Progenitors: The High Gate

Posted by: Duane Hiatt in Commentaries Add comments

For those of you who just tuned in, this is the next installment of my memoirs currently in production. The previous installments are available on my web page duanehiatt.com I hope you find it interesting.

The book is titled Live Long*, Learn a Little, Laugh a Lot.

Hear ye! Hear ye! Every man to his post. Arm yourselves. Enemy forces draw nigh on yon hill. Warn thy neighbor.  Haste! Haste! For home and family. The enemy approacheth even now!”

The quiet village was instantly a beehive. Men poured into the streets and out the gate of the protecting wall. Each carried with him a well worn weapon which he had trained and practiced with every day. A motley crew they were, but the fire in their eyes, their grip on their assorted weapons, the determination in their stance, and their heritage as descendants of the fearsome Norsemen carried the message, “One step farther you die.”

The enemy was nowhere in sight yet it was obvious this was real. The voice that called them was a voice they trusted. They knew time was a weapon for themselves or for their enemy. The lord of the manor would know soon enough, but they could not wait or would not wait for him. The voice who knew sounded the alarm. They answered.

Not many moments hence, the enemy crested the hill before them. But there the marauders stopped. The advantage of surprise was not theirs, but the villagers. They paused. The leader surveyed the scene; sturdy yeomen armed with the tools of their trade, the ax, the scythe, the pitchfork, the versatile club. The bandit leader chose not to have his men be the weed the villagers hacked down, the tree they felled or the grain they harvested this day. He gave the order. They turned and retreated back over the hill and into the distance to look for easier pickings.

The home guard stood at the ready in case this was a feint. At length the same voice that had called them to defense came again from atop the gate.

“They have retreated to beyond my view. You are safe to return.”

The villagers, trusting the eyes and the judgment of the man above the gate, filed back into the enclosed village and resumed their normal lives. The “highgate” had saved them again from a bloody battle, and perhaps the loss of their homes and the violation of their families.

As they entered the gate, the Lord of the manor rushed up. Surveying the scene he called to the highgate, “Well done my trusty man. We are again indebted to your keen eyes and faithful watch. Thank you.”

Family names in Europe often came from occupations. The Smiths were blacksmiths. The gardeners were gardeners. In Germany the Eisenhowers were ironworkers. The Shepherds were, you guessed it. But what is a “Hiatt?” According to some accounts, he was a one man equivalent of the DEW (Distant Early Warning) line of radar stations along the Arctic Circle to alert Canada and the USA that Soviet bombers were approaching during the Cold War era.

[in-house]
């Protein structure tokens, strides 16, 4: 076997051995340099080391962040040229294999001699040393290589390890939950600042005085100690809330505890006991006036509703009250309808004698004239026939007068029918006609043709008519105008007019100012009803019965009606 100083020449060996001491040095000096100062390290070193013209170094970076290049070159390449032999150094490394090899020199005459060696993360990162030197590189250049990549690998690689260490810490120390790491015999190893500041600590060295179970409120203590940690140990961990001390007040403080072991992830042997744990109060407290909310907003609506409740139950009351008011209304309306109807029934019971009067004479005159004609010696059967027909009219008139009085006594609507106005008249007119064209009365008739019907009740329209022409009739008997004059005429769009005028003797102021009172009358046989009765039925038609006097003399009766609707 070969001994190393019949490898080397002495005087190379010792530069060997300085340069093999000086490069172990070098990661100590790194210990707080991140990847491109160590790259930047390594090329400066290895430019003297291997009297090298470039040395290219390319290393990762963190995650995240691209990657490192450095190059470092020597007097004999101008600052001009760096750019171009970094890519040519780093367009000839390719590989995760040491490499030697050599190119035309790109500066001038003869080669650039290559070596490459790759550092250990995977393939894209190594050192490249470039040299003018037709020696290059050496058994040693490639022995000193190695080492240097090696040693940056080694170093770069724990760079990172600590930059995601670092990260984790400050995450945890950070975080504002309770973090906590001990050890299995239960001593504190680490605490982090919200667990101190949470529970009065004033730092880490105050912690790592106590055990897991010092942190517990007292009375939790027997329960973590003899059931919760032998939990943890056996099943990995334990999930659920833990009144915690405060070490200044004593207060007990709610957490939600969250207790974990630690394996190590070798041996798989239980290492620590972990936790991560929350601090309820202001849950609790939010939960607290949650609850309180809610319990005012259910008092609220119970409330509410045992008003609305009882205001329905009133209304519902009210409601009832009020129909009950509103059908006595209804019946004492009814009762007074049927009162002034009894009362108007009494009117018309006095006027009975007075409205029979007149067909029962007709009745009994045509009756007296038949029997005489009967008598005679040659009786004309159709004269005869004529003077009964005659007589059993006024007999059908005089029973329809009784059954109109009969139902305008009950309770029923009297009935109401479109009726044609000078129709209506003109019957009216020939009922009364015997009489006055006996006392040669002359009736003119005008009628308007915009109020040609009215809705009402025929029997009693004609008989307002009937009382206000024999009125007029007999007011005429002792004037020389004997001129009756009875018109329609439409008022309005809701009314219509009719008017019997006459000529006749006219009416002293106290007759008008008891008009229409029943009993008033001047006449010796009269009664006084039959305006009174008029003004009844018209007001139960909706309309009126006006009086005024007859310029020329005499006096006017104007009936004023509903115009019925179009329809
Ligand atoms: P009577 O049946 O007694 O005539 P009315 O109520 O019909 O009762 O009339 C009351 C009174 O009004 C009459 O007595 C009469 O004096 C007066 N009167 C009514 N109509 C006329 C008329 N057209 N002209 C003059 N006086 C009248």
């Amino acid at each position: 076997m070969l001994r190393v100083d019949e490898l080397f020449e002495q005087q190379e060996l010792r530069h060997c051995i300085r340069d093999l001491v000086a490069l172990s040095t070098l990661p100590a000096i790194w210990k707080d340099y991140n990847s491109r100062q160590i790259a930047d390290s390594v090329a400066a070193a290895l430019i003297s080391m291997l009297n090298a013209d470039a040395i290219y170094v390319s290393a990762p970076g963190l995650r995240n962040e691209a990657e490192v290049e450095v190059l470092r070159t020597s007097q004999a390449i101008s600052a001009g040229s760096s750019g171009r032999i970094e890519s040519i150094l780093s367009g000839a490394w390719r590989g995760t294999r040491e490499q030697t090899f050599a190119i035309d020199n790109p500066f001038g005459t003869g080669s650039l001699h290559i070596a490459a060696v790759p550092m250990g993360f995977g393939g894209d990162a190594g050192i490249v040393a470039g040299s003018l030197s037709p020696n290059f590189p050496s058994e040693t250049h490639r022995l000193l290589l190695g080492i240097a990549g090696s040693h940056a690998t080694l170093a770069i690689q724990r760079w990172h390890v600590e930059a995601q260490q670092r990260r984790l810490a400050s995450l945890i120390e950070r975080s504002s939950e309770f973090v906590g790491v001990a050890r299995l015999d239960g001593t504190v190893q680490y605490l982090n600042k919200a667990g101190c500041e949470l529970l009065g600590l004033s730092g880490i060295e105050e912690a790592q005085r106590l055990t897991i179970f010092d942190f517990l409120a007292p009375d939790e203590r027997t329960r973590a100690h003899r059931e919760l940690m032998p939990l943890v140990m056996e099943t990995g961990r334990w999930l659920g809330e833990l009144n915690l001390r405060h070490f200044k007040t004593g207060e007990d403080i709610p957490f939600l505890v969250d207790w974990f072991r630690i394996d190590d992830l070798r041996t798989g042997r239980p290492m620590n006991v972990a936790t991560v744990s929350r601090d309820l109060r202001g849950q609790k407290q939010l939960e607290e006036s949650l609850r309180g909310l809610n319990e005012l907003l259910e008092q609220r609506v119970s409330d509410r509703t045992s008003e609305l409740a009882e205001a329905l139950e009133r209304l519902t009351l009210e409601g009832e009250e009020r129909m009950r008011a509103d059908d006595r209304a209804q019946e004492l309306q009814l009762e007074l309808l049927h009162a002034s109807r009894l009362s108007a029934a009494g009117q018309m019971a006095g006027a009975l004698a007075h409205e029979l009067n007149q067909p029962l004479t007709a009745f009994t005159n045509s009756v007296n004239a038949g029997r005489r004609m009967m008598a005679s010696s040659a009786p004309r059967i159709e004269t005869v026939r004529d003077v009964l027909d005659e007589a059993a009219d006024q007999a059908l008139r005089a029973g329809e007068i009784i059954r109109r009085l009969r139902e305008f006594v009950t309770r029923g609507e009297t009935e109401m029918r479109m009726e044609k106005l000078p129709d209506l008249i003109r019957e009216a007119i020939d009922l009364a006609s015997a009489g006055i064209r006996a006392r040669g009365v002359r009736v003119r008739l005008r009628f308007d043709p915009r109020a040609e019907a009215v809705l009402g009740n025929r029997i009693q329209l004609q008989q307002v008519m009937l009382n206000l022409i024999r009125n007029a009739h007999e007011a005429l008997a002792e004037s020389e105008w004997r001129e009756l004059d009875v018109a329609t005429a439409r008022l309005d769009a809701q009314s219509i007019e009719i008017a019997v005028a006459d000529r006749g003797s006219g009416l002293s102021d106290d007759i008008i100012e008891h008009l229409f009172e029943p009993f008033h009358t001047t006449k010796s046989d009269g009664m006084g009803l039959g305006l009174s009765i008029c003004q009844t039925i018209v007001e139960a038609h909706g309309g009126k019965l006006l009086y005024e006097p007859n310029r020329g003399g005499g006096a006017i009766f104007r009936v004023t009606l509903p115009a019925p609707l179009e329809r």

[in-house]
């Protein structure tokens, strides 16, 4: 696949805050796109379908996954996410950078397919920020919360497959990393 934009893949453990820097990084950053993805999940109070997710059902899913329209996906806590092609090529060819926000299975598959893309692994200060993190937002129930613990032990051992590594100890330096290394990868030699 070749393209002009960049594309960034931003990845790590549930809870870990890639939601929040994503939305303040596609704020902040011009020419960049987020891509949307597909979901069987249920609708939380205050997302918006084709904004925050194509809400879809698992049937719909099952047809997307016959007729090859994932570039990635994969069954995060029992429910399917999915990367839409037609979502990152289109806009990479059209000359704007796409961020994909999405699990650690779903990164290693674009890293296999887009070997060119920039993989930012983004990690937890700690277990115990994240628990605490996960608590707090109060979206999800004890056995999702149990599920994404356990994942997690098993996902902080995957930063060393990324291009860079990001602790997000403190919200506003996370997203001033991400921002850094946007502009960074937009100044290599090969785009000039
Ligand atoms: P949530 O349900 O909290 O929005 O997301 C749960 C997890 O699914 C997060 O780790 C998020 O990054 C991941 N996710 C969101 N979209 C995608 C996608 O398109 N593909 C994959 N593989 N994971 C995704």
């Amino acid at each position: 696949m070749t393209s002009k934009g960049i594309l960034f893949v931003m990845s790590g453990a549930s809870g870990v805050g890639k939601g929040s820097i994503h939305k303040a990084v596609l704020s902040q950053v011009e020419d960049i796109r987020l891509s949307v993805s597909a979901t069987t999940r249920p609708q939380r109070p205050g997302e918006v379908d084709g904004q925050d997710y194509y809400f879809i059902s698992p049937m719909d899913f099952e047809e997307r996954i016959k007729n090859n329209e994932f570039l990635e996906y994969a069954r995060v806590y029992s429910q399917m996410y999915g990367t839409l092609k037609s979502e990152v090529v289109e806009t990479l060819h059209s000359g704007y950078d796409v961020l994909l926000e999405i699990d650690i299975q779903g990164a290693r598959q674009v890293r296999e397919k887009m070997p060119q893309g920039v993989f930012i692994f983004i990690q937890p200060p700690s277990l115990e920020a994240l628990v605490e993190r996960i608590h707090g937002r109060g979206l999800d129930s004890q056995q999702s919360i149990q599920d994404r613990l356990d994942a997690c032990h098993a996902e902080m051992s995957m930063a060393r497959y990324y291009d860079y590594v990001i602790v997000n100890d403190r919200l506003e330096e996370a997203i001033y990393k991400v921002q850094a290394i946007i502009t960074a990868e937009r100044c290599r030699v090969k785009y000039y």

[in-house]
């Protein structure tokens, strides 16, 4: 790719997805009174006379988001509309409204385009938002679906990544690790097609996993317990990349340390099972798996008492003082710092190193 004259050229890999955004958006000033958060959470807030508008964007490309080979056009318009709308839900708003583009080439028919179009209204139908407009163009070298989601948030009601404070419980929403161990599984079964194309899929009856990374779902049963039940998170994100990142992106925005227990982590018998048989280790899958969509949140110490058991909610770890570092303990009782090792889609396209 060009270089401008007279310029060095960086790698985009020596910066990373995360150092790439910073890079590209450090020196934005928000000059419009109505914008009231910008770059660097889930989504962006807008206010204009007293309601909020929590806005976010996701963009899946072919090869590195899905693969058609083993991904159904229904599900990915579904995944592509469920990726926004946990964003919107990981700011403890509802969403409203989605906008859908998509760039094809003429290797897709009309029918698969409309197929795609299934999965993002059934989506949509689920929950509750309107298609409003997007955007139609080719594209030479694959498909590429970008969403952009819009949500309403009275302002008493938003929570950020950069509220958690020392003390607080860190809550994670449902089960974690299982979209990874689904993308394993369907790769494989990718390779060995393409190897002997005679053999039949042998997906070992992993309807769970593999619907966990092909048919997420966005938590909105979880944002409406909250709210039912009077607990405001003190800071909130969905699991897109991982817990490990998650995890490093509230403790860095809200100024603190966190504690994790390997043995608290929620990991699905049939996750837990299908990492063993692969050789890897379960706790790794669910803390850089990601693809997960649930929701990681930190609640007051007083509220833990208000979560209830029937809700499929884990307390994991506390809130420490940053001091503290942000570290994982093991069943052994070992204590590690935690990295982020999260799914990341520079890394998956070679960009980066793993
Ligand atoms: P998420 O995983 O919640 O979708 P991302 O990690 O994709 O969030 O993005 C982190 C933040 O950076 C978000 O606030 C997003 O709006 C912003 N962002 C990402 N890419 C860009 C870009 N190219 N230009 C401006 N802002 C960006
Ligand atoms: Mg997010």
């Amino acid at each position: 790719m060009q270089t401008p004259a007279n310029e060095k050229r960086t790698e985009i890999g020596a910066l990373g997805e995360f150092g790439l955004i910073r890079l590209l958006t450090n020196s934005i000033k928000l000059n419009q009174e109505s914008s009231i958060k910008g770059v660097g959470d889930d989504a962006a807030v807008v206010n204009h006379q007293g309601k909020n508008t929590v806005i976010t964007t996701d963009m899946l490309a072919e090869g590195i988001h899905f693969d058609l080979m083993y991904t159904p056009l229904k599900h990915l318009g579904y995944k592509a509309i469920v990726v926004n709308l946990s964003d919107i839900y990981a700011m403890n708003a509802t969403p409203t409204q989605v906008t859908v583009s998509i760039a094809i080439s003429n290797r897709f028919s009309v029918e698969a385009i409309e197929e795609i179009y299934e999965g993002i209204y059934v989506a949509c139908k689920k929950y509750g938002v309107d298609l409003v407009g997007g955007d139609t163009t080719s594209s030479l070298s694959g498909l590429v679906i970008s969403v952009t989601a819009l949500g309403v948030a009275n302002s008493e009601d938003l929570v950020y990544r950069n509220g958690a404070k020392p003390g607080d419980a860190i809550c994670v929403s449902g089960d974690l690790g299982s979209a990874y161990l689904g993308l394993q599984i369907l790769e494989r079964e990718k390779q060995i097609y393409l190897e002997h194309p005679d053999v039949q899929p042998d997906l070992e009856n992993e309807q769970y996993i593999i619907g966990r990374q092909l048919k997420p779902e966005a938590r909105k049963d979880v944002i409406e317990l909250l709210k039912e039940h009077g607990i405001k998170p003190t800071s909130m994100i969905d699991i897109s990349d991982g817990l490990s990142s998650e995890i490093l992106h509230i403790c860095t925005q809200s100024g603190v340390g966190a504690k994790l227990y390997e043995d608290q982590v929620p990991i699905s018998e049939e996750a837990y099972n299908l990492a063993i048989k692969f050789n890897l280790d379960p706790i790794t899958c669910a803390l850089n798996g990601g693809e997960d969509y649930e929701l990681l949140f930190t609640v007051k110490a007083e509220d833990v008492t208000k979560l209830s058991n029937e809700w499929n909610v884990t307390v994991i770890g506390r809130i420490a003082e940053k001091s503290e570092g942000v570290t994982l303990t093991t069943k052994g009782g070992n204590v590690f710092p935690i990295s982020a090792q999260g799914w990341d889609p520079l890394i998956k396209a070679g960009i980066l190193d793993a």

The early warner of medieval England used a system even more sophisticated than radar—his eyes. To extend his range, he stood on top of the gate into the city. He became known as the “high gate.” Over the years the “gh g” part got dropped, and his descendents were the Hiatts, or Hiett, Hiette, Highett and various other spellings. The most well known branch is probably the Hyatts because of the Hyatt House hotel chain. We are related to them, but not close enough to do us any financial good. I tell people, “The Hyatt’s were blessed with riches and fame. Our side was blessed with the good looks, numerous children, and humility.”

This derivation of our name is speculative, and the documentation sparse. But the linguistic trail does lead to England, and back from there to invaders from northern Europe.

And the hero of the tale of yore described above? His name has been lost to history along with the date and details of this and other noble deeds. But they all live again meticulously and faithfully recorded in my imagination.

What do you think about this part of the book?

Everybody I know is busy, including me.  Where are those golden years I was planning on of sitting on the back porch picking my guitar? So I will send just one little part of the book at a time. You can give it a quick read and tell me what you think if you would like.

I’ve slimmed that process down to two questions, and four strokes on the key board (six if you count “Reply” and “Send.”)

The questions are these:

“A” How much did you enjoy this?

“B” How much do you think a person who doesn’t know Duane Hiatt would enjoy this?

The rating is:

1. Glanced at it, printed it out and lined the bottom of the bird cage with it.

2. Sped-read it and filed it with my tax return receipts

3. Thought it was about as interesting as a well written obituary

4. Could have put it down, but didn’t want to

5. Couldn’t put it down. Put it in a magnetic frame and stuck it onto the fridge door

So your response would perhaps be A-4, B-3, (Or maybe A-5, B-5, I’m expecting a minimum number of those.)

Also feel free to add comments if you like.

Also, also, feel free to forward this material to anyone you want to.